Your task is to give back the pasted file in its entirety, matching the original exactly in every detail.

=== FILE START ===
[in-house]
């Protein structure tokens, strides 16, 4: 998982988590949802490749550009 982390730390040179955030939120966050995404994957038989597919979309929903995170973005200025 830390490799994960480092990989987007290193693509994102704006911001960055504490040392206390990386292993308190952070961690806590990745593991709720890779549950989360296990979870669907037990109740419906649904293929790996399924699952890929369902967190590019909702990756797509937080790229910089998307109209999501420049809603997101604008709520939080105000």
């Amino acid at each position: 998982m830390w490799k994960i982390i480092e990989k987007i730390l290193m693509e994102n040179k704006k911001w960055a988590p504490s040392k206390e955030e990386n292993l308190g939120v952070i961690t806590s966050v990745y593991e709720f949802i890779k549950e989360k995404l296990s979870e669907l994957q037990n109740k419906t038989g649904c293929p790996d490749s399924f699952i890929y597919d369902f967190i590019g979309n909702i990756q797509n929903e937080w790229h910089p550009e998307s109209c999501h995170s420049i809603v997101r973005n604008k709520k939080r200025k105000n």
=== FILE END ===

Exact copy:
[in-house]
């Protein structure tokens, strides 16, 4: 998982988590949802490749550009 982390730390040179955030939120966050995404994957038989597919979309929903995170973005200025 830390490799994960480092990989987007290193693509994102704006911001960055504490040392206390990386292993308190952070961690806590990745593991709720890779549950989360296990979870669907037990109740419906649904293929790996399924699952890929369902967190590019909702990756797509937080790229910089998307109209999501420049809603997101604008709520939080105000």
């Amino acid at each position: 998982m830390w490799k994960i982390i480092e990989k987007i730390l290193m693509e994102n040179k704006k911001w960055a988590p504490s040392k206390e955030e990386n292993l308190g939120v952070i961690t806590s966050v990745y593991e709720f949802i890779k549950e989360k995404l296990s979870e669907l994957q037990n109740k419906t038989g649904c293929p790996d490749s399924f699952i890929y597919d369902f967190i590019g979309n909702i990756q797509n929903e937080w790229h910089p550009e998307s109209c999501h995170s420049i809603v997101r973005n604008k709520k939080r200025k105000n």